Featured Research

from universities, journals, and other organizations

Mechanism that helps viruses spread explained

Date:
June 9, 2014
Source:
University of Colorado Denver
Summary:
Researchers explain how RNA molecules found in certain viruses mimic the shape of other molecules as part of a strategy to 'hijack' the cell and make more viruses. Viruses are worldwide threats to health and agriculture. To multiply, viruses infect a cell and take over that cell's biochemical machinery. Thus, understanding the fundamental molecular processes used by viruses to conquer cells is important.

In an article published in the scientific journal Nature, a University of Colorado School of Medicine researcher and colleagues explain how RNA molecules found in certain viruses mimic the shape of other molecules as part of a strategy to 'hijack' the cell and make more viruses.

Related Articles


The findings by Jeffrey S. Kieft, PhD, associate professor of biochemistry and molecular genetics at the School of Medicine and an early career scientist with the Howard Hughes Medical Institute, and his colleagues solve a biochemical and molecular mystery that has confounded scientists for decades.

Viruses are worldwide threats to health and agriculture. To multiply, viruses infect a cell and take over that cell's biochemical machinery. Thus, understanding the fundamental molecular processes used by viruses to conquer cells is important. Among these processes is the ability of molecules created by viruses to 'mimic' the structure and behavior of cellular molecules. The virus' molecular 'Trojan horses' are part of their strategy to take over cells.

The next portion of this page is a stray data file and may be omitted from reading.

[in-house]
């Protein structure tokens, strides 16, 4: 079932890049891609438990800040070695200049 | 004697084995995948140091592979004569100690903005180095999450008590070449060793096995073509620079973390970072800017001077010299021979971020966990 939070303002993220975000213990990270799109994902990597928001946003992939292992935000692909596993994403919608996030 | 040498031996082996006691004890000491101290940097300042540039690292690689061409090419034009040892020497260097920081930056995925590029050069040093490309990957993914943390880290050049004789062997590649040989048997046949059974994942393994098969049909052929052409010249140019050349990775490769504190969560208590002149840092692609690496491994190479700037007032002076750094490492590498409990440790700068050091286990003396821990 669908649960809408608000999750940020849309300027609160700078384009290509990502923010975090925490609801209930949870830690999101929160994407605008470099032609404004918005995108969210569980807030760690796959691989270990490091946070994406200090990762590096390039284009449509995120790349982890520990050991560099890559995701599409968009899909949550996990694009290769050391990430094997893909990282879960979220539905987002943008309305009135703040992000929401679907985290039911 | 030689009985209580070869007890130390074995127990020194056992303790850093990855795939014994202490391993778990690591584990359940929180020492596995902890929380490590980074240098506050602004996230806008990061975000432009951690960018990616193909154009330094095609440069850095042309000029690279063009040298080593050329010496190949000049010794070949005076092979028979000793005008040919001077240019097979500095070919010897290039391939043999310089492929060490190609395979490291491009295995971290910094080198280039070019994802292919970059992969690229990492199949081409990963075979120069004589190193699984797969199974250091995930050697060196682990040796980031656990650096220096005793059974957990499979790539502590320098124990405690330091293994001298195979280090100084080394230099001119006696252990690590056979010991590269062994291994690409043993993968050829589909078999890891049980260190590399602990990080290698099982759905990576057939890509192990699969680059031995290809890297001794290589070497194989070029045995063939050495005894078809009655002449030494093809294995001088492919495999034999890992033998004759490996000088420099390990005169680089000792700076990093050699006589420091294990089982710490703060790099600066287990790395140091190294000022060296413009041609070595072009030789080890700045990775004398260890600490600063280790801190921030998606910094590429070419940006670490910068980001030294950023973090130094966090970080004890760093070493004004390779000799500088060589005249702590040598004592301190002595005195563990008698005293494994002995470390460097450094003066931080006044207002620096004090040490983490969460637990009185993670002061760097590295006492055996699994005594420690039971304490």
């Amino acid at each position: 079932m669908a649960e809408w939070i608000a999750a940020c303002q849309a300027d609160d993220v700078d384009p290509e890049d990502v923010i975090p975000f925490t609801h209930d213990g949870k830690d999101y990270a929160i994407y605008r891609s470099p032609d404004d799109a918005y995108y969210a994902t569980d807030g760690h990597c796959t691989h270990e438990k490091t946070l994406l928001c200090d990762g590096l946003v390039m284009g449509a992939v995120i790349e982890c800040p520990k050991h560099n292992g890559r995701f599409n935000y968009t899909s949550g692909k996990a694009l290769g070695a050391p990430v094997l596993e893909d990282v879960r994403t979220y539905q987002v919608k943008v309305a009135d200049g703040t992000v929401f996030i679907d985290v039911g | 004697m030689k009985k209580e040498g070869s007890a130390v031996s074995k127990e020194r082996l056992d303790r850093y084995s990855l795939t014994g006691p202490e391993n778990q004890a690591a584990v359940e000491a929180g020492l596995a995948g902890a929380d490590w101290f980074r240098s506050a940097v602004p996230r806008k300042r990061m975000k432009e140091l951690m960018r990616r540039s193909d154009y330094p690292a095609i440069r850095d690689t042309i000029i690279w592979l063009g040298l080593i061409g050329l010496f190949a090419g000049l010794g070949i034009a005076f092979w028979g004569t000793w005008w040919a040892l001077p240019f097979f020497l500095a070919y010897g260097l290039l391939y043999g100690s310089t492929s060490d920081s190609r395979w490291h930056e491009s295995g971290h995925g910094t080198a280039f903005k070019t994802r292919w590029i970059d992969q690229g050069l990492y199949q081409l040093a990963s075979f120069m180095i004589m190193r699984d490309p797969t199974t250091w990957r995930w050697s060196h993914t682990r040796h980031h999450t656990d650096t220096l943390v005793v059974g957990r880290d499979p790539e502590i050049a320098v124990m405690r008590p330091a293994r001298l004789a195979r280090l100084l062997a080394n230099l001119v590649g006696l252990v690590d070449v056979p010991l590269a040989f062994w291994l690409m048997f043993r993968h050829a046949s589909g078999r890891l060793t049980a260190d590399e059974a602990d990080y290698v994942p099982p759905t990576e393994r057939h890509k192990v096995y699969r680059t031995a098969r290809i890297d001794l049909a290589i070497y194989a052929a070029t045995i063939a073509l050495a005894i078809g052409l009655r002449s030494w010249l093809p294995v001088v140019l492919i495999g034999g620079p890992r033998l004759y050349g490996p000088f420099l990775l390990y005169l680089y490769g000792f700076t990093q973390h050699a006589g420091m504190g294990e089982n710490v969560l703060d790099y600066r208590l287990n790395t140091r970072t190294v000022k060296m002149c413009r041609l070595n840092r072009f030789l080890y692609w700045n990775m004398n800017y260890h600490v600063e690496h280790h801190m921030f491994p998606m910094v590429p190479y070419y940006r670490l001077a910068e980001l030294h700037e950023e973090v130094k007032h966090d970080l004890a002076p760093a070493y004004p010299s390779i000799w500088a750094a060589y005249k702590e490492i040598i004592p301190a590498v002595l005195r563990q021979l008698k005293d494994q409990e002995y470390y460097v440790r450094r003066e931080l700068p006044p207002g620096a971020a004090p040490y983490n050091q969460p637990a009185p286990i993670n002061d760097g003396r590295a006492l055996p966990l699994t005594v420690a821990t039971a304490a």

The paper describes the three-dimensional structure of a viral RNA that mimics one of the most abundant RNAs found in the cell. It was known for many years that this viral RNA was a molecular mimic. However, how the RNA acts as a mimic, how it switches between different structures, and how it performs multiple tasks was a mystery.

Using a technique called x-ray crystallography, Kieft and colleagues visualized the molecule's complex three-dimensional structure to high resolution. They found that the viral RNA has a 'two-faced' architecture: one face is a mimic of the cell's RNA, the other face is less similar and this probably gives the ability to perform several tasks during infection. This type of behavior may be widespread, thus this research could apply to many different viruses.

This understanding of how a viral RNA can mimic other molecules as part of a strategy to 'hijack' a cell may help scientists develop treatments or vaccines against infectious diseases.


Story Source:

The above story is based on materials provided by University of Colorado Denver. Note: Materials may be edited for content and length.


Journal Reference:

  1. Timothy M. Colussi, David A. Costantino, John A. Hammond, Grant M. Ruehle, Jay C. Nix, Jeffrey S. Kieft. The structural basis of transfer RNA mimicry and conformational plasticity by a viral RNA. Nature, 2014; DOI: 10.1038/nature13378

Cite This Page: